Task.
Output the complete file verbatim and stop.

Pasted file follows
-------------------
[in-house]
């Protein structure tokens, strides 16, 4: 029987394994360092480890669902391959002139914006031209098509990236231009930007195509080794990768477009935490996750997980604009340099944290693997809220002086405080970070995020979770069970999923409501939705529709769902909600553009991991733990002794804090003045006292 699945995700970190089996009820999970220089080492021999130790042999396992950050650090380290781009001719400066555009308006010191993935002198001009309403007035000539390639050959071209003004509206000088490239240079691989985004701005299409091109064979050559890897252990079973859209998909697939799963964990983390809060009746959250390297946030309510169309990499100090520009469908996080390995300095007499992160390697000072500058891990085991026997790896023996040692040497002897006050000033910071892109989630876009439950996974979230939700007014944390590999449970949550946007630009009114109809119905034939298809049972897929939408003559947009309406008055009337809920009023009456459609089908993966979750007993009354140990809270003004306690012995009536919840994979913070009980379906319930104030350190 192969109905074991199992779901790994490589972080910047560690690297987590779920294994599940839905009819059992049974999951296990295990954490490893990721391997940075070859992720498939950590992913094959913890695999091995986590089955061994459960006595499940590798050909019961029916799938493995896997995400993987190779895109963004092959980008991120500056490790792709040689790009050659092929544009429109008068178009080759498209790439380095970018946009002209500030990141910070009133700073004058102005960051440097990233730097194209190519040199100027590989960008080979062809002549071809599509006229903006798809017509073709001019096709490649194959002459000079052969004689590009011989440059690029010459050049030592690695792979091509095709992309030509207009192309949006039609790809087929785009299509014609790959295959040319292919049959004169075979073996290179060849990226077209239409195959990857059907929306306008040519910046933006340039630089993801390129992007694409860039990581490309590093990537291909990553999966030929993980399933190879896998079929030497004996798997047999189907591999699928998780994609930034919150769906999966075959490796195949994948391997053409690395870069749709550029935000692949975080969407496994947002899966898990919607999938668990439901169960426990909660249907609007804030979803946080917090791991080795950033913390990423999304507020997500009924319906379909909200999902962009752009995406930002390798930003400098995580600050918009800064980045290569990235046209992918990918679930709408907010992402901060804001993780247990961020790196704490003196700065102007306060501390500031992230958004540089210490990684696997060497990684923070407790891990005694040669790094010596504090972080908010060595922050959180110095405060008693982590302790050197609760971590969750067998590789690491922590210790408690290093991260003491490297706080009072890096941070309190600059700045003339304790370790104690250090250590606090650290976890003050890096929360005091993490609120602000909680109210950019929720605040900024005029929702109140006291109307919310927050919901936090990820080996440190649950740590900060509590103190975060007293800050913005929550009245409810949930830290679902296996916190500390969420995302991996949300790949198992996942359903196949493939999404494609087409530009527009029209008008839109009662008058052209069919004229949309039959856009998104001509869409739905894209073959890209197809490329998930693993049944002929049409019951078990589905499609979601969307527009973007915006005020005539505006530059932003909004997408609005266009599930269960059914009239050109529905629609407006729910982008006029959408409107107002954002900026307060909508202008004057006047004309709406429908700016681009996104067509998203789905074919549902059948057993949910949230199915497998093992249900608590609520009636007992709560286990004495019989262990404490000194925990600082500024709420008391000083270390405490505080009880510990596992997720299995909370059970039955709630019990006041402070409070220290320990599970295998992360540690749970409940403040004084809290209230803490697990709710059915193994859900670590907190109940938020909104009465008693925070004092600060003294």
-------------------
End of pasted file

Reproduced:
[in-house]
């Protein structure tokens, strides 16, 4: 029987394994360092480890669902391959002139914006031209098509990236231009930007195509080794990768477009935490996750997980604009340099944290693997809220002086405080970070995020979770069970999923409501939705529709769902909600553009991991733990002794804090003045006292 699945995700970190089996009820999970220089080492021999130790042999396992950050650090380290781009001719400066555009308006010191993935002198001009309403007035000539390639050959071209003004509206000088490239240079691989985004701005299409091109064979050559890897252990079973859209998909697939799963964990983390809060009746959250390297946030309510169309990499100090520009469908996080390995300095007499992160390697000072500058891990085991026997790896023996040692040497002897006050000033910071892109989630876009439950996974979230939700007014944390590999449970949550946007630009009114109809119905034939298809049972897929939408003559947009309406008055009337809920009023009456459609089908993966979750007993009354140990809270003004306690012995009536919840994979913070009980379906319930104030350190 192969109905074991199992779901790994490589972080910047560690690297987590779920294994599940839905009819059992049974999951296990295990954490490893990721391997940075070859992720498939950590992913094959913890695999091995986590089955061994459960006595499940590798050909019961029916799938493995896997995400993987190779895109963004092959980008991120500056490790792709040689790009050659092929544009429109008068178009080759498209790439380095970018946009002209500030990141910070009133700073004058102005960051440097990233730097194209190519040199100027590989960008080979062809002549071809599509006229903006798809017509073709001019096709490649194959002459000079052969004689590009011989440059690029010459050049030592690695792979091509095709992309030509207009192309949006039609790809087929785009299509014609790959295959040319292919049959004169075979073996290179060849990226077209239409195959990857059907929306306008040519910046933006340039630089993801390129992007694409860039990581490309590093990537291909990553999966030929993980399933190879896998079929030497004996798997047999189907591999699928998780994609930034919150769906999966075959490796195949994948391997053409690395870069749709550029935000692949975080969407496994947002899966898990919607999938668990439901169960426990909660249907609007804030979803946080917090791991080795950033913390990423999304507020997500009924319906379909909200999902962009752009995406930002390798930003400098995580600050918009800064980045290569990235046209992918990918679930709408907010992402901060804001993780247990961020790196704490003196700065102007306060501390500031992230958004540089210490990684696997060497990684923070407790891990005694040669790094010596504090972080908010060595922050959180110095405060008693982590302790050197609760971590969750067998590789690491922590210790408690290093991260003491490297706080009072890096941070309190600059700045003339304790370790104690250090250590606090650290976890003050890096929360005091993490609120602000909680109210950019929720605040900024005029929702109140006291109307919310927050919901936090990820080996440190649950740590900060509590103190975060007293800050913005929550009245409810949930830290679902296996916190500390969420995302991996949300790949198992996942359903196949493939999404494609087409530009527009029209008008839109009662008058052209069919004229949309039959856009998104001509869409739905894209073959890209197809490329998930693993049944002929049409019951078990589905499609979601969307527009973007915006005020005539505006530059932003909004997408609005266009599930269960059914009239050109529905629609407006729910982008006029959408409107107002954002900026307060909508202008004057006047004309709406429908700016681009996104067509998203789905074919549902059948057993949910949230199915497998093992249900608590609520009636007992709560286990004495019989262990404490000194925990600082500024709420008391000083270390405490505080009880510990596992997720299995909370059970039955709630019990006041402070409070220290320990599970295998992360540690749970409940403040004084809290209230803490697990709710059915193994859900670590907190109940938020909104009465008693925070004092600060003294």